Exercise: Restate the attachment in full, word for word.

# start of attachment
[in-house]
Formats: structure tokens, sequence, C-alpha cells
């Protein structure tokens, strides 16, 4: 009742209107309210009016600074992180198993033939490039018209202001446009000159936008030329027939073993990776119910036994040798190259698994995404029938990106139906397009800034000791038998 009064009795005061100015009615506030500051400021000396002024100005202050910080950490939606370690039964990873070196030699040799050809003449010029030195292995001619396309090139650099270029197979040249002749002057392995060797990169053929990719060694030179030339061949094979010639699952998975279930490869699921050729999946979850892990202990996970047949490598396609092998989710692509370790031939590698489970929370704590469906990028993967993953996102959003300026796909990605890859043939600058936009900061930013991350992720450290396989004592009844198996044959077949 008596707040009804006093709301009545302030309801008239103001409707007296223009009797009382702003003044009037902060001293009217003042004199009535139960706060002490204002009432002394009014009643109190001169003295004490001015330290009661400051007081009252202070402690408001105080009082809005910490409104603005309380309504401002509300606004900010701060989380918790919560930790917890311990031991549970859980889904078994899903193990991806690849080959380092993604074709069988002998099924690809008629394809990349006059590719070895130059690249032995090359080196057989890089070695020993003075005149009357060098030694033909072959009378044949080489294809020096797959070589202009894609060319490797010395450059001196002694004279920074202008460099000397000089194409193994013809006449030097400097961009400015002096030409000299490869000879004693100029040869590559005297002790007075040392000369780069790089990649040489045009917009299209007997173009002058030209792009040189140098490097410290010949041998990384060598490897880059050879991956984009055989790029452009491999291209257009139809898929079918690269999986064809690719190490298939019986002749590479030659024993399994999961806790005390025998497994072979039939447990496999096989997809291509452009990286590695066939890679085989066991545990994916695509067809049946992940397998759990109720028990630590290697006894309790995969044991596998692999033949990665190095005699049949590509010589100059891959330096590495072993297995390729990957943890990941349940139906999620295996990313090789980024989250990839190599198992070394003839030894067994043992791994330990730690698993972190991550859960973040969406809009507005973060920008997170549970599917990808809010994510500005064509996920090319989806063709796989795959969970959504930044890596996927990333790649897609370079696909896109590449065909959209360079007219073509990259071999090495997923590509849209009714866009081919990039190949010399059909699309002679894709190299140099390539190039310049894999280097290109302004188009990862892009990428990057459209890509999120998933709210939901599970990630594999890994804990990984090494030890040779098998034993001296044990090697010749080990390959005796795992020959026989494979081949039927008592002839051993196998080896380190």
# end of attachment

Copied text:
[in-house]
Formats: structure tokens, sequence, C-alpha cells
């Protein structure tokens, strides 16, 4: 009742209107309210009016600074992180198993033939490039018209202001446009000159936008030329027939073993990776119910036994040798190259698994995404029938990106139906397009800034000791038998 009064009795005061100015009615506030500051400021000396002024100005202050910080950490939606370690039964990873070196030699040799050809003449010029030195292995001619396309090139650099270029197979040249002749002057392995060797990169053929990719060694030179030339061949094979010639699952998975279930490869699921050729999946979850892990202990996970047949490598396609092998989710692509370790031939590698489970929370704590469906990028993967993953996102959003300026796909990605890859043939600058936009900061930013991350992720450290396989004592009844198996044959077949 008596707040009804006093709301009545302030309801008239103001409707007296223009009797009382702003003044009037902060001293009217003042004199009535139960706060002490204002009432002394009014009643109190001169003295004490001015330290009661400051007081009252202070402690408001105080009082809005910490409104603005309380309504401002509300606004900010701060989380918790919560930790917890311990031991549970859980889904078994899903193990991806690849080959380092993604074709069988002998099924690809008629394809990349006059590719070895130059690249032995090359080196057989890089070695020993003075005149009357060098030694033909072959009378044949080489294809020096797959070589202009894609060319490797010395450059001196002694004279920074202008460099000397000089194409193994013809006449030097400097961009400015002096030409000299490869000879004693100029040869590559005297002790007075040392000369780069790089990649040489045009917009299209007997173009002058030209792009040189140098490097410290010949041998990384060598490897880059050879991956984009055989790029452009491999291209257009139809898929079918690269999986064809690719190490298939019986002749590479030659024993399994999961806790005390025998497994072979039939447990496999096989997809291509452009990286590695066939890679085989066991545990994916695509067809049946992940397998759990109720028990630590290697006894309790995969044991596998692999033949990665190095005699049949590509010589100059891959330096590495072993297995390729990957943890990941349940139906999620295996990313090789980024989250990839190599198992070394003839030894067994043992791994330990730690698993972190991550859960973040969406809009507005973060920008997170549970599917990808809010994510500005064509996920090319989806063709796989795959969970959504930044890596996927990333790649897609370079696909896109590449065909959209360079007219073509990259071999090495997923590509849209009714866009081919990039190949010399059909699309002679894709190299140099390539190039310049894999280097290109302004188009990862892009990428990057459209890509999120998933709210939901599970990630594999890994804990990984090494030890040779098998034993001296044990090697010749080990390959005796795992020959026989494979081949039927008592002839051993196998080896380190």